Today, there is no river. The crumbling edifice reminds us that things are changing. The gaping holes left behind by young boys and the cricket stumps on the river bed indicate that the river is done with the flowing under the bridge. The sands of time shimmer prominently through the cracks on the wall.

Wont someone take notice? You are prone to ask, if such things matter to you, that is. A monument that is standing on its last few legs. In its sepulchral stoic standing, it seems to announce to every other day that it stands, that it has stood for one more day. Even while that announcement gets feebler, as the cracks make their ominous presence more visible,  urgently pointing to an inevitable end. On that day, the landscape of the dry river will forever change.

The world will have other things to focus on. New toys and fancies will continue to grip collective imagination. It will garner a mention in the newspaper. A couple of laments on blogs like these, before moving on to discuss other aspects that dominate our lives today.

But hold on. Perhaps we make a mistake in not shining the light on other minds. Minds who have hope in history. Minds for whom this is not a physical structure but a representative structure.  When this structure and even pictures of this structure brings about a warm fuzzy feeling of a different time. When there was some water in the river. Of a bundle full of memories. When the age was young and conversation was king. To those minds, this structure will continue to be the lasting edifice. Sans cracks. Sans crumble. Sans dereliction .

It is in those minds that this and structures like these thrive. Sometimes the steps of the daily day are powered by an overarching ache that comes from a clutch of memories.  Some edifices provide them with aplomb. This is one such. From new hopes that emerge, there will be new edifices.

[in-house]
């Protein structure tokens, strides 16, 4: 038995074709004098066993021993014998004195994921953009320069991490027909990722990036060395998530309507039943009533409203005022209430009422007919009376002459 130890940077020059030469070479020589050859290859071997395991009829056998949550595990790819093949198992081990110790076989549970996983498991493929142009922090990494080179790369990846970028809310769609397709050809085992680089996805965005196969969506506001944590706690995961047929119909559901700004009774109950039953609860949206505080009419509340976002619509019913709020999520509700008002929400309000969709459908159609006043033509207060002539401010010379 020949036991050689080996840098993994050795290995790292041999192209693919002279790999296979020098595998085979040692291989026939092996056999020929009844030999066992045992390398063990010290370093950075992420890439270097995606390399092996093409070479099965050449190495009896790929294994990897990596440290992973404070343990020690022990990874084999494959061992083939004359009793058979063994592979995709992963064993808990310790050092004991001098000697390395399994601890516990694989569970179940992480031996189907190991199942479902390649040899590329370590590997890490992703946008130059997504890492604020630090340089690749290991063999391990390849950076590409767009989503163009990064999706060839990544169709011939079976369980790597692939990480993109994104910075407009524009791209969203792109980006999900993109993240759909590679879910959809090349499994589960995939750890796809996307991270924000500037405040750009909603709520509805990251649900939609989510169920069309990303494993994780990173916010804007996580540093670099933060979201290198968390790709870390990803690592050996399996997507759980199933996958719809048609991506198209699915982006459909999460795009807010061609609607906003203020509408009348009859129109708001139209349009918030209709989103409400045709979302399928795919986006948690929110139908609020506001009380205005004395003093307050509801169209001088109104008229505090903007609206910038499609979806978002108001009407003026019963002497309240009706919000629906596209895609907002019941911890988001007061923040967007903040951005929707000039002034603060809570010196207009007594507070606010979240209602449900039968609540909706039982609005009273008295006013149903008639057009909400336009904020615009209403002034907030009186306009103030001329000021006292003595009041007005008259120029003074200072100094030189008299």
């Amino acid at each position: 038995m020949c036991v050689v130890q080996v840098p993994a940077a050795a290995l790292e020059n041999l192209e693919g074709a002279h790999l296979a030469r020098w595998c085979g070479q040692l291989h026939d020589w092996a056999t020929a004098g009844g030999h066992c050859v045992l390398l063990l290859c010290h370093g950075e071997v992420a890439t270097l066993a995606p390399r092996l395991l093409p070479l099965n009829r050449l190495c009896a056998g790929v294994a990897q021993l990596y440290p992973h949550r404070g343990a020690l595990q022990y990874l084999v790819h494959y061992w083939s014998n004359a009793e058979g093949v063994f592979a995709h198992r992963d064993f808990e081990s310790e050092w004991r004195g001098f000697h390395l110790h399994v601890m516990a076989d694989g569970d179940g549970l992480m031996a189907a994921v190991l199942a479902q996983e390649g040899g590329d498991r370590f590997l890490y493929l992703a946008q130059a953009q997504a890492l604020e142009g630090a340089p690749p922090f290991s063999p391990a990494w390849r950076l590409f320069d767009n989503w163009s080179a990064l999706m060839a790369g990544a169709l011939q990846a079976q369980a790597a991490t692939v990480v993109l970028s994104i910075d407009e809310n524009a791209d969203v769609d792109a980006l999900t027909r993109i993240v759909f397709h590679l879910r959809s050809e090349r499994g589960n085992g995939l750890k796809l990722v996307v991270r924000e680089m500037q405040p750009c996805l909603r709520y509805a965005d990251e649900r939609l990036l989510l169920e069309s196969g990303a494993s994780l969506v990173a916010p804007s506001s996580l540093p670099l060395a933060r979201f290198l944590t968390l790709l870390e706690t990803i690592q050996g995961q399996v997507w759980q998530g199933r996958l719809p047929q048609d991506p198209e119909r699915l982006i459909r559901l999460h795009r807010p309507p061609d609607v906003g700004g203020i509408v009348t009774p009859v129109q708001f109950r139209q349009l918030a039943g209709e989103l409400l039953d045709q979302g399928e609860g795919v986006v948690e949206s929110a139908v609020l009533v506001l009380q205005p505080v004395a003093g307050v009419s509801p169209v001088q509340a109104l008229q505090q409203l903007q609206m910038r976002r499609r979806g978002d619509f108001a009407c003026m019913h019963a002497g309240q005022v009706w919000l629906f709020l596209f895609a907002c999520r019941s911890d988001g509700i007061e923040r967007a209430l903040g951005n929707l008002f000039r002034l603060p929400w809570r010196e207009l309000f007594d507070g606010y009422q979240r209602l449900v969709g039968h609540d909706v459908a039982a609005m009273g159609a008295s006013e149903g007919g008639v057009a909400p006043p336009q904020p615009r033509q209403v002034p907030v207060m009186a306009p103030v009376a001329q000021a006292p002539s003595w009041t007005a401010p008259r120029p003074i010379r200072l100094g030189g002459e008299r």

Such is life. Always. Well, at least most of the time.

PS : You may want to read this and more importantly, this.

3 thoughts on “Hope in history

  1. Jairam Mohan says:

    Very sad but true state of affairs, not just of this mantapam but of more than quite a few places of historical interest across the country.

    For whatever reason, we Indians don’t seem to have a sense of respect or even belonging to our own history. It is only glib talkers like politicians who seem to actually quote history for their own personal gains, and for nothing else. Wonder how and when we as a country will become a little more sensitive towards our history and our historical monuments.

  2. Vaishnavi says:

    I know how it feels… I am from Madurai and when I went to witness chittrai thiruvizha this time, I was disappointed to see The Lord kazhazhagar flooded only by his devotees sans a single drop of water. There is also a new multi-storey building coming besides the river or on the river bed, am not sure!
    Time will tell tales of morality in the coming days…

  3. ashok says:

    yes kavi…we take things for granted…things are getting screwed right in front of our eyes…we helplessly stare…